I have to respect Black for taking a retrospective stab at this problem.  This is one reason that I am enjoying Black’s book: his analysis of politics and policy.  Black’s book is lengthy, but it does not spend a whole lot of pages on certain events in Richard Nixon’s life, such as the time that President Eisenhower had a heart attack and Nixon needed to handle the Presidency.  Black only spent a page on that event, if even that.  But I’m actually happy that Black doesn’t spend lots of pages on certain events.  When I came to Black’s discussion of Vice-President Nixon’s visit to Caracas, I thought, “Oh man, this again.  I’ve already read about this who knows how many times.”  But Black’s narration of that was not long, and it was rather painless for me as a reader.  Black just says what happened, offers some analysis, and moves on.  Some of you may not be looking for that in a book.  And, to be honest, if I started my Year (or More) of Nixon with Black’s book, I myself would probably be dissatisfied.  But, after reading Ambrose, Six Crises, Nixon’s memoirs, and the list goes on, I’m not necessarily interested in reading another extensive regurgitation of certain events in Nixon’s life.  I’m more interested in reading some analysis, or an author’s take on certain characters in the drama.  I’m finding that in Conrad Black’s book.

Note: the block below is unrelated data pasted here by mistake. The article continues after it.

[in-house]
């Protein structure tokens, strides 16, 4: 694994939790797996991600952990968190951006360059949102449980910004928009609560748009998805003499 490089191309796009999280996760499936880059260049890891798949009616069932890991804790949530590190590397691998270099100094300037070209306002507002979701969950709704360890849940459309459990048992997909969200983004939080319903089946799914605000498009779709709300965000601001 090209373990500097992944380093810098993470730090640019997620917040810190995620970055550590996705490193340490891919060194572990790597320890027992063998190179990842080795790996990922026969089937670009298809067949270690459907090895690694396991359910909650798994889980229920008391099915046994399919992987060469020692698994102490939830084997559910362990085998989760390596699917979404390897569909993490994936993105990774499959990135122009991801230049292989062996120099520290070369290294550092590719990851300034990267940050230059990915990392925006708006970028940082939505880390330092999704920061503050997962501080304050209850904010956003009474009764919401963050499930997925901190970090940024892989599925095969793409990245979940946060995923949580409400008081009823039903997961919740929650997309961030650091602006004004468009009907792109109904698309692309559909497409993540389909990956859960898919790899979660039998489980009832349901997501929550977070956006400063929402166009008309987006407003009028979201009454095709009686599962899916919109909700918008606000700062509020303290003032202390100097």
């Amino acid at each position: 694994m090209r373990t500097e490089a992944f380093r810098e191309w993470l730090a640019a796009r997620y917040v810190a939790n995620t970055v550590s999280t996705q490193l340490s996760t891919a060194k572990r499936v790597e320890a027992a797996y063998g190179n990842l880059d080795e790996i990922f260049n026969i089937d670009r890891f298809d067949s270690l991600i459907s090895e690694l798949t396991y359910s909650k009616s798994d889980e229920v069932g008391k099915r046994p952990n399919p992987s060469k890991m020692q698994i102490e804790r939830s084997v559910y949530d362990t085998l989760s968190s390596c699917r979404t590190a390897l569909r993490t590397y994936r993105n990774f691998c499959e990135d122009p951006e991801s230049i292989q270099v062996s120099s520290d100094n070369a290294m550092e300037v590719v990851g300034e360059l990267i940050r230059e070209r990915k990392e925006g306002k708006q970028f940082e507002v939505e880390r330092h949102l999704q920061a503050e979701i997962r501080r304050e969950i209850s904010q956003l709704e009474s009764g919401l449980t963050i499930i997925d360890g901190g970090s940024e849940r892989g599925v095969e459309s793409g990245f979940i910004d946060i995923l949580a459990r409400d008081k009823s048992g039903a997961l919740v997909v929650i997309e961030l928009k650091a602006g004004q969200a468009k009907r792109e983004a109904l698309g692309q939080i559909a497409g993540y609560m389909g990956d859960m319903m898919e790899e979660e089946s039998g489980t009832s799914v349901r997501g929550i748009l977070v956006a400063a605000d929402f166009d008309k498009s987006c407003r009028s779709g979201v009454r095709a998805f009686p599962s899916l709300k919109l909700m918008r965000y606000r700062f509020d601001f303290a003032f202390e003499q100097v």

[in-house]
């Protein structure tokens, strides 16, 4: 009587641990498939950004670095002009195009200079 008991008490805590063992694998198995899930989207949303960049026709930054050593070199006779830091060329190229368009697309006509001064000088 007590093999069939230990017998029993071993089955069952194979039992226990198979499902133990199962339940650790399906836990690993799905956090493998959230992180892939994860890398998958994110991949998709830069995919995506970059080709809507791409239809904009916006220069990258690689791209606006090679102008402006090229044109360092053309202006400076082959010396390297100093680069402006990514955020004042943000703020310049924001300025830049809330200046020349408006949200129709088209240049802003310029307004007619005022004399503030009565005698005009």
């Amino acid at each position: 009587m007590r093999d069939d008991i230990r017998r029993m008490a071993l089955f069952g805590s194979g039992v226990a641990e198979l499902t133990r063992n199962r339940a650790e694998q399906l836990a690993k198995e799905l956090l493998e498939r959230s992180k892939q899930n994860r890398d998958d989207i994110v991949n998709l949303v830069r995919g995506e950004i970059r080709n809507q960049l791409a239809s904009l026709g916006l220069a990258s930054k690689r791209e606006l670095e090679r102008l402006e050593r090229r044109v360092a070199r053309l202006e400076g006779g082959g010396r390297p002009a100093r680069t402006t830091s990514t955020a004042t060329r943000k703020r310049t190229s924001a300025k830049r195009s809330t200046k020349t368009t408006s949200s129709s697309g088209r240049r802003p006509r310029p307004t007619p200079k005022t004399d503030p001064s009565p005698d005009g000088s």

As far as the substance of what Black says about Hungary is concerned, I’m probably inadequate in terms of evaluating it, but I will say that I can see some logic in what Black is proposing.  The Soviets may have been holding on to Hungary, in part, because they felt that maintaining control of Eastern Europe was a way to protect the U.S.S.R. from the West: Eastern Europe is like a buffer.  If that is the case, then the U.S. offering to withdraw some NATO forces or bases in exchange for Hungarian independence makes a degree of sense, in that it could make the U.S.S.R. feel more secure.  The thing is, was the U.S.S.R. just interested in holding on to Eastern Europe for the sake of self-protection, or did it have imperial or aggressive aims as well?  If that is the case, then the U.S. arguably would not have been wise to reduce NATO forces.